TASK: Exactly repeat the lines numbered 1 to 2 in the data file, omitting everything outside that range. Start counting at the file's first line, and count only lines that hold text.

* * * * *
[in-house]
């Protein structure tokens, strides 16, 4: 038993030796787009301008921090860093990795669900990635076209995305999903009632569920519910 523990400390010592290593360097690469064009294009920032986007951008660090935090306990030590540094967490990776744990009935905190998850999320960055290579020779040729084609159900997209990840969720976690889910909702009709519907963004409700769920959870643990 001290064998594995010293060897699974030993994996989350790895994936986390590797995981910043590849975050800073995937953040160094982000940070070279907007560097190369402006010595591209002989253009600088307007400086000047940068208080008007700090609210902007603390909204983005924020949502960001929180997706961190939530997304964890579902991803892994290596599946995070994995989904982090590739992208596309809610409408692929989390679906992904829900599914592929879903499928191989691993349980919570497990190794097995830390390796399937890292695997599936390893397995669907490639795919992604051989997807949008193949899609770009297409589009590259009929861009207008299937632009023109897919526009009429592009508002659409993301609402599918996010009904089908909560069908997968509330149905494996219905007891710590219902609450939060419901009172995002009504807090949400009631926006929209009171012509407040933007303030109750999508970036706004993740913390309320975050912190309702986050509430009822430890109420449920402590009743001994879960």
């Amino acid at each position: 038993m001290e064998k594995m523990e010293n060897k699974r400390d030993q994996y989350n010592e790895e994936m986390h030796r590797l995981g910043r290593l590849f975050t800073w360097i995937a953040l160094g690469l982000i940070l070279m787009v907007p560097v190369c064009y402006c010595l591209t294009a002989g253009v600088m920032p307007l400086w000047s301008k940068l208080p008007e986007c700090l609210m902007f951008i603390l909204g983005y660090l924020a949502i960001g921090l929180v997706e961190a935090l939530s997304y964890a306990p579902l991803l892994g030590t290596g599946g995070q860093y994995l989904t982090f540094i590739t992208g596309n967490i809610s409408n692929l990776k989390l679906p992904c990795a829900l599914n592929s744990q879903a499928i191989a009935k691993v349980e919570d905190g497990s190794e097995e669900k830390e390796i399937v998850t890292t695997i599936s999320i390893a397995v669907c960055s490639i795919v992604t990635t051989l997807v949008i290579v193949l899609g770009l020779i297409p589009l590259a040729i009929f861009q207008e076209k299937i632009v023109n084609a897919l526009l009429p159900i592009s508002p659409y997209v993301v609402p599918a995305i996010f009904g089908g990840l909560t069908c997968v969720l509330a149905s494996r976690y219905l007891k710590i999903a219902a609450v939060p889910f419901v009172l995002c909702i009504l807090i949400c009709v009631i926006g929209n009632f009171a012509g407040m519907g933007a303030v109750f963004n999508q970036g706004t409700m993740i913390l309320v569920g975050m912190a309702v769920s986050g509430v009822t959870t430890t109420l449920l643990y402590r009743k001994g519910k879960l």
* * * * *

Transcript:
[in-house]
């Protein structure tokens, strides 16, 4: 038993030796787009301008921090860093990795669900990635076209995305999903009632569920519910 523990400390010592290593360097690469064009294009920032986007951008660090935090306990030590540094967490990776744990009935905190998850999320960055290579020779040729084609159900997209990840969720976690889910909702009709519907963004409700769920959870643990 001290064998594995010293060897699974030993994996989350790895994936986390590797995981910043590849975050800073995937953040160094982000940070070279907007560097190369402006010595591209002989253009600088307007400086000047940068208080008007700090609210902007603390909204983005924020949502960001929180997706961190939530997304964890579902991803892994290596599946995070994995989904982090590739992208596309809610409408692929989390679906992904829900599914592929879903499928191989691993349980919570497990190794097995830390390796399937890292695997599936390893397995669907490639795919992604051989997807949008193949899609770009297409589009590259009929861009207008299937632009023109897919526009009429592009508002659409993301609402599918996010009904089908909560069908997968509330149905494996219905007891710590219902609450939060419901009172995002009504807090949400009631926006929209009171012509407040933007303030109750999508970036706004993740913390309320975050912190309702986050509430009822430890109420449920402590009743001994879960």